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dc.contributor.authorCampos, Patricia
dc.contributor.authorGuivernau, Miriam
dc.contributor.authorPrenafeta-Boldú, Francesc X.
dc.contributor.authorCardona, Luis
dc.contributor.otherAgrosistemes i Medi Ambientca
dc.date.accessioned2018-11-07T10:22:53Z
dc.date.available2018-11-07T10:22:53Z
dc.date.issued2018-04-10
dc.identifier.citationCampos, P., Guivernau, M., Prenafeta-Boldú, F., & Cardona, L. (2018). Fast acquisition of a polysaccharide fermenting gut microbiome by juvenile green turtles Chelonia mydas after settlement in coastal habitats. Microbiome, 6(1). doi:10.1186/s40168-018-0454-zca
dc.identifier.issn2049-2618ca
dc.identifier.urihttp://hdl.handle.net/20.500.12327/62
dc.description.abstractBackground: Tetrapods do not express hydrolases for cellulose and hemicellulose assimilation, and hence, the independent acquisition of herbivory required the establishment of new endosymbiotic relationships between tetrapods and microbes. Green turtles (Chelonia mydas) are one of the three groups of marine tetrapods with an herbivorous diet and which acquire it after several years consuming pelagic animals. We characterized the microbiota present in the feces and rectum of 24 young wild and captive green turtles from the coastal waters of Brazil, with curved carapace length ranging from 31.1 to 64.7 cm, to test the hypotheses that (1) the ontogenetic dietary shift after settlement is followed by a gradual change in the composition and diversity of the gut microbiome, (2) differences exist between the composition and diversity of the gut microbiome of green turtles from tropical and subtropical regions, and (3) the consumption of omnivorous diets modifies the gut microbiota of green turtles. Results: A genomic library of 2,186,596 valid bacterial 16S rRNA reads was obtained and these sequences were grouped into 6321 different operational taxonomic units (at 97% sequence homology cutoff). The results indicated that most of the juvenile green turtles less than 45 cm of curved carapace length exhibited a fecal microbiota co-dominated by representatives of the phyla Bacteroidetes and Firmicutes and high levels of Clostridiaceae, Prophyromonas, Ruminococaceae, and Lachnospiraceae within the latter phylum. Furthermore, this was the only microbiota profile found in wild green turtles > 45 cm CCL and in most of the captive green turtles of any size feeding on a macroalgae/fish mixed diet. Nevertheless, microbial diversity increased with turtle size and was higher in turtles from tropical than from subtropical regions. Conclusions: These results indicate that juvenile green turtles from the coastal waters of Brazil had the same general microbiota, regardless of body size and origin, and suggest a fast acquisition of a polysaccharide fermenting gut microbiota by juvenile green turtles after settlement into coastal habitats.ca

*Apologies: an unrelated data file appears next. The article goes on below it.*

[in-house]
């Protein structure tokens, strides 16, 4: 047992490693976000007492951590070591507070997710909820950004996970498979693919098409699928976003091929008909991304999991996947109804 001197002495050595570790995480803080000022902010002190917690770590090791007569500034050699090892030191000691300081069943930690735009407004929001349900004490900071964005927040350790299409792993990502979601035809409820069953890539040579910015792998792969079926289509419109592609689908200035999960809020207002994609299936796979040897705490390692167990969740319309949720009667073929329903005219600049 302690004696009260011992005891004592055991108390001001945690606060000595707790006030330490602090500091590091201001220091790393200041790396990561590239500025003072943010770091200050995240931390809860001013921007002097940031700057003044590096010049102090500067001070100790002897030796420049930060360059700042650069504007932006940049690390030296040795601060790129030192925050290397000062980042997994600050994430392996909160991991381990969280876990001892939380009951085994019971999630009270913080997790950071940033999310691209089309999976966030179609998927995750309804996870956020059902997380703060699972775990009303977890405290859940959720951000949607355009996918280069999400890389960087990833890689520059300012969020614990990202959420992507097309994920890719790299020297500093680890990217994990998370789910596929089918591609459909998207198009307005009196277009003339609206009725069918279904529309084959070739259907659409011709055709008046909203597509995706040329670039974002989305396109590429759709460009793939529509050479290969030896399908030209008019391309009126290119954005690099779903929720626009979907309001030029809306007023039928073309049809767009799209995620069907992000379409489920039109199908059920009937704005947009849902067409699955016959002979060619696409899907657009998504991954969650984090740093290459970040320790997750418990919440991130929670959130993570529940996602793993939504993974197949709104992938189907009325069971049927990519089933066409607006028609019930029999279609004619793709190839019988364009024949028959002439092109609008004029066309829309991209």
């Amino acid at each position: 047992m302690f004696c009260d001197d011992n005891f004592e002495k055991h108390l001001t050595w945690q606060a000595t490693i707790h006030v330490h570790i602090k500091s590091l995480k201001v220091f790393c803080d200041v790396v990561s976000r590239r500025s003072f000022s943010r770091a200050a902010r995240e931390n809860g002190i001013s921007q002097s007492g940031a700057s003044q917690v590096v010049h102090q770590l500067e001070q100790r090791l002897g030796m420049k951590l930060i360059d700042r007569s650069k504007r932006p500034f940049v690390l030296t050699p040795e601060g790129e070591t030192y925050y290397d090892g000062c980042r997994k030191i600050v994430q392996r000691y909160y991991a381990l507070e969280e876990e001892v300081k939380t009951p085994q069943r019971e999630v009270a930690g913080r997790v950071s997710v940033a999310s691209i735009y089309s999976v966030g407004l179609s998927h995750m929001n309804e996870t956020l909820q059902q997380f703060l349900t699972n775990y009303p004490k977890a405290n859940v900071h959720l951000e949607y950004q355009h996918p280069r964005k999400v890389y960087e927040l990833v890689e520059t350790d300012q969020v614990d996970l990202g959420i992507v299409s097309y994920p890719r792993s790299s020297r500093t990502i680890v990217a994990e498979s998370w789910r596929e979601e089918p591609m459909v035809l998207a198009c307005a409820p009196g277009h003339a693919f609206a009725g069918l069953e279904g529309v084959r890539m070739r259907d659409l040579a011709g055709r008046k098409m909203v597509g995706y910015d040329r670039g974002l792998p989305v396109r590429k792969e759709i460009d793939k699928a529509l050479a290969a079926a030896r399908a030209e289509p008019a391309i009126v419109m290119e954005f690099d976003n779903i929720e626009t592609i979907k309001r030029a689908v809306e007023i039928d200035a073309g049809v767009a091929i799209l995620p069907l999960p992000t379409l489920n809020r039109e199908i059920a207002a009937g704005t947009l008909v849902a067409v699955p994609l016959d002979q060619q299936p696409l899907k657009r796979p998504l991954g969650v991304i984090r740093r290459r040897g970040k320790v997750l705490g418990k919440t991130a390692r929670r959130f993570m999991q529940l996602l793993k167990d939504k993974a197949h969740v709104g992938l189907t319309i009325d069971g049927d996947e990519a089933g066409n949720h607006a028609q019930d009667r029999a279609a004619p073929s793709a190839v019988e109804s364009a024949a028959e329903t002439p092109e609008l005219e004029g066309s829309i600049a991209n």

dc.format.extent11ca
dc.language.isoengca
dc.publisherBioMed Centralca
dc.relation.ispartofMicrobiomeca
dc.rightsAttribution 4.0 International*
dc.rights.urihttp://creativecommons.org/licenses/by/4.0/*
dc.titleFast acquisition of a polysaccharide fermenting gut microbiome by juvenile green turtles Chelonia mydas after settlement in coastal habitatsca
dc.typeinfo:eu-repo/semantics/articleca
dc.description.versionreprintca
dc.embargo.termscapca
dc.subject.udc59 - Zoologiaca
dc.identifier.doihttps://doi.org/10.1186/s40168-018-0454-zca
dc.contributor.groupGestió Integral de Residus Orgànicsca


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Attribution 4.0 International
Except where otherwise noted, this item's license is described as http://creativecommons.org/licenses/by/4.0/